The Falcon And The Winter Soldier Season 1 Episode 4 Review: The Whole World is Watching
John Walker turns into a controversial superhero setting our real heroes up to make difficult choices.
After the disappointing and tepid stint at Madripoor, Episode 4 does a salvaging act and attempts to brings the series back to its somber tone. This is mostly personified by the ending which is undoubtedly the highlight of the series. After accidentally losing his longtime brotherly colleague to the Flag Smashers, John Walker loses it and in a fit of rage, murders the one responsible out there as The Whole World is Watching. While there’s a rushed quality to executing that whole scene, there’s a fair bit of build up leading to that outcome that admittedly, makes it a fitting moment.
Walker has never been projected as outright good or evil, always toeing the line carefully. Wyatt Russell’s performance has maintained that ambiguity consistently, displaying both sides of the character in a bid to make it harder for audiences to choose sides. That said, he’s certainly exhibited some symptoms of schizophrenia or bipolar and exhibited an aura of mental instability that seems to be exacerbated once he makes the hard choice to consume the serum. The age old MCU rule comes true and the serum amplifies what you are at your very core.
The use of blood is an interesting choice in the final shot. At first glance, it seems a direct consequence of the leeway afforded to Marvel Studios for airing a show on its own streaming service. But it’s more deliberate than that, purposely showing all the blood in its fully glory to drive home the violence inflicted. The legacy of Captain America as an icon is tainted in those few moments and it occurs so quickly that I couldn’t help but lament and wonder whether it was the time. A decade of iconography ruined by some quick choices made by the US government over the last couple of episodes. Then again, that’s how inefficient government works which was possibly the point at play here.
It’s also a stark reminder of the immense weight the mantle of a superhero carries. This is something we partly dealt with when Parker was projected as the next Tony Stark when he just wanted to be a regular guy. Walker understands the pressure mounting on him and he’s pumping for some quick action to prove to the world that he’s every bit as sincere and worthy of assuming the role as the suits think he is. And under that pressure, he cracks and lets his violent side unhinged. That restraint of doing the right thing in the face of all odds and terrible outcomes is what made Rogers a darling of history and that’s something Walker struggles to match up to before he gives in.
Working backwards, the choice of bringing up Sam’s counseling background and putting it to use as he talks Karli down was again good character use. The resulting exchange is what I’d like to see more of in these Disney+ shows. It serves the purpose of painting Karli as someone much more than a regular antagonist, giving us a chance to sympathize with her. It also shows why Sam would make for a much better Captain America than Walker any day because of Wilson’s capacity for kindness, empathy and understanding, virtues embodied by Steve Rogers.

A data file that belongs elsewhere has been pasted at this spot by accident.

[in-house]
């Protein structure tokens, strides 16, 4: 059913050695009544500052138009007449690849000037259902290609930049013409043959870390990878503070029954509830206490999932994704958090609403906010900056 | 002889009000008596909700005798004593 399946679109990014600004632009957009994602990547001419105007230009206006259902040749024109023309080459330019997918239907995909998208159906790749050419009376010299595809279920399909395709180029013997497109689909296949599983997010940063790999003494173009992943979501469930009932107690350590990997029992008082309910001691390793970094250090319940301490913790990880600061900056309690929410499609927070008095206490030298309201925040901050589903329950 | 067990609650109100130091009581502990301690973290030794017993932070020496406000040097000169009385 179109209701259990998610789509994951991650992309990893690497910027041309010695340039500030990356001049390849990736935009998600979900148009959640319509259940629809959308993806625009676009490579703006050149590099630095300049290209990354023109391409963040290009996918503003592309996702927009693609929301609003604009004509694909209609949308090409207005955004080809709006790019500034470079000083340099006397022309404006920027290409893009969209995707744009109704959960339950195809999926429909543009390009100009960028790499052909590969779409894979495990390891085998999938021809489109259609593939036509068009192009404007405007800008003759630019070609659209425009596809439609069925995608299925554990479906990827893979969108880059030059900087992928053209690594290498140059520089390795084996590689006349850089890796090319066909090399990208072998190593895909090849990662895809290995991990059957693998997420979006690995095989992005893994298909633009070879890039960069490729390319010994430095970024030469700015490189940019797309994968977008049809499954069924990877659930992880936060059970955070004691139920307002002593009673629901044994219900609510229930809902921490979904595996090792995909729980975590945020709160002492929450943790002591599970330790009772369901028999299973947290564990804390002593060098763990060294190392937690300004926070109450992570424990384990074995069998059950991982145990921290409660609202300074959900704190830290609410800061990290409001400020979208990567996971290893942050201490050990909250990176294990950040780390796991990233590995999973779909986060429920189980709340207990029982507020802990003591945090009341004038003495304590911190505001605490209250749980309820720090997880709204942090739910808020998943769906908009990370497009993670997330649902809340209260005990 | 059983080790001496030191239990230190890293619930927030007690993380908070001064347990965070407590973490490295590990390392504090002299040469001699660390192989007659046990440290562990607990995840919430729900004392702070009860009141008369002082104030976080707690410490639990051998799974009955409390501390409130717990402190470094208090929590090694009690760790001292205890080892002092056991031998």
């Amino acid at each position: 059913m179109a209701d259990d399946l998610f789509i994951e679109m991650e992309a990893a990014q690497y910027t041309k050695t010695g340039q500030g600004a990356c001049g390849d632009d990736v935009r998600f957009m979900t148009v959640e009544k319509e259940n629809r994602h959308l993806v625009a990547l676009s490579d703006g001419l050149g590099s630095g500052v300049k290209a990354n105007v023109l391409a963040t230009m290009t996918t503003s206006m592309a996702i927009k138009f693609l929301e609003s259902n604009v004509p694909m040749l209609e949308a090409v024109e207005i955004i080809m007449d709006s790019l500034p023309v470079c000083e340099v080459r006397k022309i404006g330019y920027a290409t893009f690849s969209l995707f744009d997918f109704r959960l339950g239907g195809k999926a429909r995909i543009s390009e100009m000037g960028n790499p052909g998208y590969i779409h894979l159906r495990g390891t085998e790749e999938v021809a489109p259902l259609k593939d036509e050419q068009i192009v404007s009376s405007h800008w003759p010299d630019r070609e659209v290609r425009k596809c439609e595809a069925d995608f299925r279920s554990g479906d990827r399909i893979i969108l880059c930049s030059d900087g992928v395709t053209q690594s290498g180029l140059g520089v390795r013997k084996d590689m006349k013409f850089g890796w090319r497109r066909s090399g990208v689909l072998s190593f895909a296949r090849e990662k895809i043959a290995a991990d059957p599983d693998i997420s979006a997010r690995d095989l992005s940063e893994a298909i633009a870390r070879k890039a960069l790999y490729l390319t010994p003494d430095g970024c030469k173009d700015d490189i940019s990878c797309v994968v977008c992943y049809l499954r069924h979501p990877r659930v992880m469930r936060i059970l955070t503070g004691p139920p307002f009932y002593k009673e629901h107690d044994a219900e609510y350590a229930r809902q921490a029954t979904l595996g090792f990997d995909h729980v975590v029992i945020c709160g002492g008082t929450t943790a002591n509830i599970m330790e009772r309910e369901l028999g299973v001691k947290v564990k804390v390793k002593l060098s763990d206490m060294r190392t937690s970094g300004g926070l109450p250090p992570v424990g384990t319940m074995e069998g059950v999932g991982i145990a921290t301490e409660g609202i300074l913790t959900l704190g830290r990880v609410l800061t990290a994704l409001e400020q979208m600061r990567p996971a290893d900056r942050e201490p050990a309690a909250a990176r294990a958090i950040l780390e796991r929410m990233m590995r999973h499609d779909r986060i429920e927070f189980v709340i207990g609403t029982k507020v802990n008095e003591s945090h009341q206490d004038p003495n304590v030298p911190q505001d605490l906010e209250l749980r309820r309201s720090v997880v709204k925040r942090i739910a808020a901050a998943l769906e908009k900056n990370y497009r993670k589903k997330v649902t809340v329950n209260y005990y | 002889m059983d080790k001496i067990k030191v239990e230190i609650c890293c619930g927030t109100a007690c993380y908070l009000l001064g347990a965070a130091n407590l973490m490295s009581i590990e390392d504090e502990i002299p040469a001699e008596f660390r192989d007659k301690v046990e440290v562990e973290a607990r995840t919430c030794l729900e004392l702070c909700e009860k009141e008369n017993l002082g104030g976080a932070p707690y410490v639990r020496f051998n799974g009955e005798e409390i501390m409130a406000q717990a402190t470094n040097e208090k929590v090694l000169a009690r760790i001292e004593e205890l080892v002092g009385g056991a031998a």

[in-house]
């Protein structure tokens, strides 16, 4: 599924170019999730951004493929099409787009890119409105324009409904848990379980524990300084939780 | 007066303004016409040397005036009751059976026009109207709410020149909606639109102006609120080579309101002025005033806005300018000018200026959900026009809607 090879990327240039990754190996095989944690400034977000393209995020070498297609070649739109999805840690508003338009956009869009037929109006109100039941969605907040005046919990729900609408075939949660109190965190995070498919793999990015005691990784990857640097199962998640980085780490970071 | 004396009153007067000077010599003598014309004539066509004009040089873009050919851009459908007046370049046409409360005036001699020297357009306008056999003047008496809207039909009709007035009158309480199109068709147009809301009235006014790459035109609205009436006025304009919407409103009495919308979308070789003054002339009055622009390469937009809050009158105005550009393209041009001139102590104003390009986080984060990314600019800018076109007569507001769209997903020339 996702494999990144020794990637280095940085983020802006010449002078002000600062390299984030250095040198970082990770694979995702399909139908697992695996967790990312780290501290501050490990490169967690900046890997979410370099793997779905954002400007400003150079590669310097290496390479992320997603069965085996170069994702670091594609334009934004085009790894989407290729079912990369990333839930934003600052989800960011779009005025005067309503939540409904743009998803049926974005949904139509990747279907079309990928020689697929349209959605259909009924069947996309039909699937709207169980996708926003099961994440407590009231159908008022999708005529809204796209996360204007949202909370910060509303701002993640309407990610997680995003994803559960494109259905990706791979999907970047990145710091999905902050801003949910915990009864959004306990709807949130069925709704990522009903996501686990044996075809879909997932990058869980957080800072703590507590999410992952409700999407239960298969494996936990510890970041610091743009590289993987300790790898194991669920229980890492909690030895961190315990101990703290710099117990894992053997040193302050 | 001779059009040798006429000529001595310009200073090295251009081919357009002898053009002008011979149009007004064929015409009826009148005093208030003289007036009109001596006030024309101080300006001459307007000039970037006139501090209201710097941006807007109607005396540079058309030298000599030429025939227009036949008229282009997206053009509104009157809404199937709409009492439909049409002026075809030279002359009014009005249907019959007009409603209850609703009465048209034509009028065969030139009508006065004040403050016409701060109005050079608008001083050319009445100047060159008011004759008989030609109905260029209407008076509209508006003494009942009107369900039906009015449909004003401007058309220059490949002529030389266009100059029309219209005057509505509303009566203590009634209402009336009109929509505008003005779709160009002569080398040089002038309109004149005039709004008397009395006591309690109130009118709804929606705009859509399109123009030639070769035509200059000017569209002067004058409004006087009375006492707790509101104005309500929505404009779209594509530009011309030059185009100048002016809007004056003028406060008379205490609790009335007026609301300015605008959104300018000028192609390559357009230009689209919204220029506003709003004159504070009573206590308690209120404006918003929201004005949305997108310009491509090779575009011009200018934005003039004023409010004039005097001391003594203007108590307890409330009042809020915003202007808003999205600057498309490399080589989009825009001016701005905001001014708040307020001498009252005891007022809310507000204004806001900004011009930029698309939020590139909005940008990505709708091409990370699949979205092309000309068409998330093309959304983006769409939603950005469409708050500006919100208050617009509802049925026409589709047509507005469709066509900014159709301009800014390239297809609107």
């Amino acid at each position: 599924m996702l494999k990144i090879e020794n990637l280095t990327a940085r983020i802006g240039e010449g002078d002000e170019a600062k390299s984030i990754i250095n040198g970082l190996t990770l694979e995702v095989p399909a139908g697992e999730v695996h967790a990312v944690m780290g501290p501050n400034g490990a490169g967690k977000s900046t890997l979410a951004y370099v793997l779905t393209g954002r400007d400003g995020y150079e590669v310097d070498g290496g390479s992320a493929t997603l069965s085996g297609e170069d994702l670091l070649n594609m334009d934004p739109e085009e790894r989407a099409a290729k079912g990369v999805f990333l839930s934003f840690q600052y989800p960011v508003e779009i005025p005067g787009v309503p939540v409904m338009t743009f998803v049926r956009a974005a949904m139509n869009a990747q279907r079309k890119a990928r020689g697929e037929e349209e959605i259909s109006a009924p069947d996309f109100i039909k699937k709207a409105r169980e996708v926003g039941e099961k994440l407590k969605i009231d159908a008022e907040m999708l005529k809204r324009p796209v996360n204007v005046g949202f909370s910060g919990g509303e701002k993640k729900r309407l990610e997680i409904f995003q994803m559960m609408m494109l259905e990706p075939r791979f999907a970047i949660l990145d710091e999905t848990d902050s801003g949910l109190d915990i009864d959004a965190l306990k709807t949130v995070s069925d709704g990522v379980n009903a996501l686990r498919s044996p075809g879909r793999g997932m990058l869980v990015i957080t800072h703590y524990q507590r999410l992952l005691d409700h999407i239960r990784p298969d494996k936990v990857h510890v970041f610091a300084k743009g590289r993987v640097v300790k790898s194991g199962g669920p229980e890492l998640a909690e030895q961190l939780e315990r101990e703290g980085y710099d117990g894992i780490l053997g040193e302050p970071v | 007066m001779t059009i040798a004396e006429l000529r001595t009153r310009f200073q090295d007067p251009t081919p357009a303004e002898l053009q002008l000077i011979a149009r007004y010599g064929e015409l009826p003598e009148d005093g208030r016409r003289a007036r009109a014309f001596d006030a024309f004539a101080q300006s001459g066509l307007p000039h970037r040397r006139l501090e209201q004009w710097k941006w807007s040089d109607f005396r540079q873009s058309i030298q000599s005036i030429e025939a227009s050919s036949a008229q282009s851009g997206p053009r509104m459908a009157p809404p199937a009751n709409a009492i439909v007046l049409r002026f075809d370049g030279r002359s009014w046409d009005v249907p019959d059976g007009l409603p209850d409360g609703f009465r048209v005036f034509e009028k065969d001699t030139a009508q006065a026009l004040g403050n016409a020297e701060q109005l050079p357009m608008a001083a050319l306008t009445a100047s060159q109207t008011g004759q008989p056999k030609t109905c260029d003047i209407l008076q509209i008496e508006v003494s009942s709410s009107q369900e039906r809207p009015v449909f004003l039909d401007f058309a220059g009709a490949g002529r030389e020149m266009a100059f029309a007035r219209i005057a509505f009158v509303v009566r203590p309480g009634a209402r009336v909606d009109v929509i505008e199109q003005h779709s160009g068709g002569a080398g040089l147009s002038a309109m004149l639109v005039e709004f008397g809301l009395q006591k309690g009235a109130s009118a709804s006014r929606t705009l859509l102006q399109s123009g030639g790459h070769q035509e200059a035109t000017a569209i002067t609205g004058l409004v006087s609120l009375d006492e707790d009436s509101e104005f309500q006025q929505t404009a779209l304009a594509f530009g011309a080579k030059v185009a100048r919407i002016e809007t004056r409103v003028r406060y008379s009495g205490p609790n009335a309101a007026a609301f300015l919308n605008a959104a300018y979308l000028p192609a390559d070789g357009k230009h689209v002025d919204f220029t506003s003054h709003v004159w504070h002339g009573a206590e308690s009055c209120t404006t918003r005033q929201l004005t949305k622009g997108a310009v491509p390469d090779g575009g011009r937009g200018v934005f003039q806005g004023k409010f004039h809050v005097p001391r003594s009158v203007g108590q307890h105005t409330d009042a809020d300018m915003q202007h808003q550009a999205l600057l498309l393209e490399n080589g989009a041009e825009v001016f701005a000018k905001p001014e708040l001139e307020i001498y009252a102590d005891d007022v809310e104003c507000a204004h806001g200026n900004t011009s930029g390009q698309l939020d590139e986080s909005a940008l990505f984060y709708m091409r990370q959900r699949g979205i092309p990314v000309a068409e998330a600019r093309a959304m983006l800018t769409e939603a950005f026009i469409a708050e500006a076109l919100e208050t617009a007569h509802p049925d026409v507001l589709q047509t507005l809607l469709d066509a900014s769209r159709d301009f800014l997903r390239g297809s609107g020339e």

In a fun fight albeit awkwardly choreographed, the Dora Milaje square off with Walker and are able to beat him hands down. The look on Walker’s face realizing they weren’t even super-soldiers is another trigger that draws him closer towards the irreversible decision of taking the serum. Bucky has a surprise in store for him as well as his Vibranium arm is dislodged. One does not mess with the Dora Milaje and walk away unscathed. And these are technically the “supporting” cast; imagine the damage Danai Gurira’s Okoye and Leticia Wright’s Shuri would’ve inflicted.
Lastly, I’ve got to give special praise to Sebastian Stan. For those unaware of his work outside the MCU, Stan has made them fans realize just how much is he capable of with the right material. The cold opening where he resists the the Hydra commands with painstaking effort and realizes that they finally don’t work on him, that he has been rid of his brainstorming and is a free man, is an incredibly powerful sequence where Stan conveys his feelings of struggle and happiness being in full control of his self and not turning into the Winter Soldier. He owes a debt to the Wakandans and Stan really sells it exceedingly well. Terrific stuff.
Overall, this was a much superior episode than the previous one as it set the storyline on the right path. John Walker is well on his way to a path from which redemption may not be possible. He’s also likely a few steps away from becoming US Agent Walker of the comics but whether the show will dispense him off or keep him for movie appearances down the road is something that we’ll need to wait and watch. For now, there’s no telling what Walker will do next now that he’s tarnished the reputation of his costume.